So the Euros are over and England once again lost on penalties... Well, life goes on. But one thing is certain this was a team that made history in the tournament, and we hope, a team that will continue making history in the next UEFA tournaments. They are a group to be proud of, no doubt.
And we know a little bit about history ourselves since we sell numismatic items, many of which can certainly tell you something about the time period in which they were made.
We have a few important historical items on this new upload, scroll down to see them all.
Most will know about the illness of King George III, but most don’t know that because of that illness the King would not allow a law to make smaller coins to be passed. This of course caused a lot of problems with day to day commerce; there just were not enough small coins around to make change. There are only two silver coins struck before the Currency Reform Act of 1816, that are readily available to collectors: the George III Sixpence and the Shilling of 1787. There is a simple but almost unbelievable reason for this. These coins were struck at the Royal Mint from silver delivered from the Bank of England. The Bank decided that they would need some new shinny coins to give out to their clients at Christmas. So only the Bank of England had these silver coins, and they only handed them out during the Christmas period, and only to their wealthy clients. So now you have the whole history! You have King George III dressed in what looks like Roman armour, and on the reverse the arms of Hanover and France as well as England, Scotland, and Ireland. Back in 1787, you had to be somehow important to have one of these Shillings, important enough to do business directly with the Bank of England, and someone they wanted to treat. We have selected some very high-quality examples of this beautiful and very important historical coin for your collection.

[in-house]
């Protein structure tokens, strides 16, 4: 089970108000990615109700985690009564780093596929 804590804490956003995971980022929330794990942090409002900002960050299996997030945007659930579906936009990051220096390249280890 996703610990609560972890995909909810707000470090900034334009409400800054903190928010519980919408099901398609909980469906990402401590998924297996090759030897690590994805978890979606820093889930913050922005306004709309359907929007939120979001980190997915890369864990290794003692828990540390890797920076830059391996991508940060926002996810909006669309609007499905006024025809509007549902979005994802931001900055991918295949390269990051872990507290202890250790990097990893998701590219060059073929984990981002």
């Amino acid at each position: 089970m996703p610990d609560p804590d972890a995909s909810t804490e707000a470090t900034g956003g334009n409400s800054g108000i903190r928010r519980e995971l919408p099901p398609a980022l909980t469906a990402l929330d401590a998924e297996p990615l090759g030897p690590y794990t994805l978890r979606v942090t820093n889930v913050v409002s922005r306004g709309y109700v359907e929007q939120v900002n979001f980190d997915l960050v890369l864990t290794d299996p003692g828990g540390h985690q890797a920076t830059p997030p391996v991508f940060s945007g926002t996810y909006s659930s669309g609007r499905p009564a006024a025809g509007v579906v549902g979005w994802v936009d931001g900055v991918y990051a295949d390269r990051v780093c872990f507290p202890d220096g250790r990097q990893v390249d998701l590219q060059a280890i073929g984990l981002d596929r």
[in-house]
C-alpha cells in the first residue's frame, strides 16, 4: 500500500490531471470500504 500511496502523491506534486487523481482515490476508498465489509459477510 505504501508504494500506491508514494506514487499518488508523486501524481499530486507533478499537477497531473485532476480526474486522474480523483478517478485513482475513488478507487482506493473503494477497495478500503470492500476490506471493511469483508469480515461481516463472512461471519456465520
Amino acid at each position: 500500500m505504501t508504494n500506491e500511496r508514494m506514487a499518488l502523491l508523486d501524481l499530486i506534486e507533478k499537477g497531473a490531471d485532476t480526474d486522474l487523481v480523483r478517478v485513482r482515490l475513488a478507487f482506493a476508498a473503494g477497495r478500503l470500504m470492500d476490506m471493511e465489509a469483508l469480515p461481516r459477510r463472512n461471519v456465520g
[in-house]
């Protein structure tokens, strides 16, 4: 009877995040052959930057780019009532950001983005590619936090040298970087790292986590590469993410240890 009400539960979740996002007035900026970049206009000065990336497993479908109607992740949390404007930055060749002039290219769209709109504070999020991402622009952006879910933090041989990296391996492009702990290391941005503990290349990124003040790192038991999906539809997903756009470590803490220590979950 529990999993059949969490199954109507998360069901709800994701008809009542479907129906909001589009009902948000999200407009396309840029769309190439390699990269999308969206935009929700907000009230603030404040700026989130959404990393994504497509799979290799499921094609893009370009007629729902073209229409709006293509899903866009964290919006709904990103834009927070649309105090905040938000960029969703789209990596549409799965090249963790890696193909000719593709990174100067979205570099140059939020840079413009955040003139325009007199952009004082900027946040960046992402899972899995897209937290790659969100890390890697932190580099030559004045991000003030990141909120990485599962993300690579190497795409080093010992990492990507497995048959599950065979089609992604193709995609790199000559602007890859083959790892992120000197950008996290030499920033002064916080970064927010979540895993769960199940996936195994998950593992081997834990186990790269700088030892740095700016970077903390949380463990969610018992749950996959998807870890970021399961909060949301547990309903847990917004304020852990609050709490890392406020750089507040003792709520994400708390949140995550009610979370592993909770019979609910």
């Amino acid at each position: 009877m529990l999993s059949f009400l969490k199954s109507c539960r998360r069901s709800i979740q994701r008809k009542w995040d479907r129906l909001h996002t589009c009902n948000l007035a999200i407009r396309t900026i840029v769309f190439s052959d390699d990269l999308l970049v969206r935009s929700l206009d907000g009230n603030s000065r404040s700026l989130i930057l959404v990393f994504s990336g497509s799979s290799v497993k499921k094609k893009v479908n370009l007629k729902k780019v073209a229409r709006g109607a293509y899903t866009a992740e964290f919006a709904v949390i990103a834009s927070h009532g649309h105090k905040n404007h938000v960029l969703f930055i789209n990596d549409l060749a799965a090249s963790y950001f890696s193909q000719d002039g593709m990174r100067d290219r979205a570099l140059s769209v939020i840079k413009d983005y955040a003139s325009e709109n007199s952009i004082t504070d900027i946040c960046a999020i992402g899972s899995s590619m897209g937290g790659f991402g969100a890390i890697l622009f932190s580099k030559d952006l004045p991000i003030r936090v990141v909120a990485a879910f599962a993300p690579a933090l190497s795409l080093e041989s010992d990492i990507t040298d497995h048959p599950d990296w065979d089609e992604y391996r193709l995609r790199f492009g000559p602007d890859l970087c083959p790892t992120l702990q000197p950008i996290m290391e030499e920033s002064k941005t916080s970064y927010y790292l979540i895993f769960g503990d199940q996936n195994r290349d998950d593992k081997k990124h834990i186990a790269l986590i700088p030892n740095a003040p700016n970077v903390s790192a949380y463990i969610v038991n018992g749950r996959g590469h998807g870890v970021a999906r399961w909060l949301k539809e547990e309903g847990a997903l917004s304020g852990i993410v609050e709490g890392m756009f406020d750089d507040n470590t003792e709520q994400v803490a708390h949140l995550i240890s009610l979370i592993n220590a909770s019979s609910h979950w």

These George III Sterling Silver 1787 Sixpences were only struck for circulation for just one year, 1787. What is even more interesting is that they were struck for the Bank of England to give out to their favoured clients around Christmas. You have King George III in an armoured bust on the obverse and four crowns and four shields on the reverse. Today the Royal Mint is charging £95 in Fine. The reverse in some ways is even more interesting than the obverse. As you have the arms of England, Ireland, Scotland, Hanover and France. The coins on offer are very high grade and becoming very difficult to find these days. They are available in Extremely Fine. Remember that this coin is now over 230 years old and in very high quality.
The first coins of King George V, were struck in 925 fine Sterling Silver 1911-1919. After that date they lowered the fineness of the silver to only 500 fine silver. I have a nice little group of these Sterling Silver Shillings in Very Good - Fine condition. Not by date but again by type. Of course the more coins you order, the more different dates we will try and give you. When you joined the Army or Navy in those days you were given a Shilling, which became known as ‘The King’s Shilling’. Many of these coins were struck during World War I and thus have even more history to offer.
Of course, 1944 is an important date for many reasons largely regarding the events of world war II. At that time our Monarch was King George VI, the father of Queen Elizabeth II. Our coinage was still being struck in Silver as this was less useful to the War Effort than cupronickel in producing munitions. The largest denomination struck in 1944 was the Half Crown, Two Shillings and Sixpence. The coins on offer are at the top end of the grading scale and are very nice examples - choice uncirculated. The coins have seen no wear, but of course over the past 74 years they will have toned a little, but then again haven’t we all? Nice coins that will please and delight you.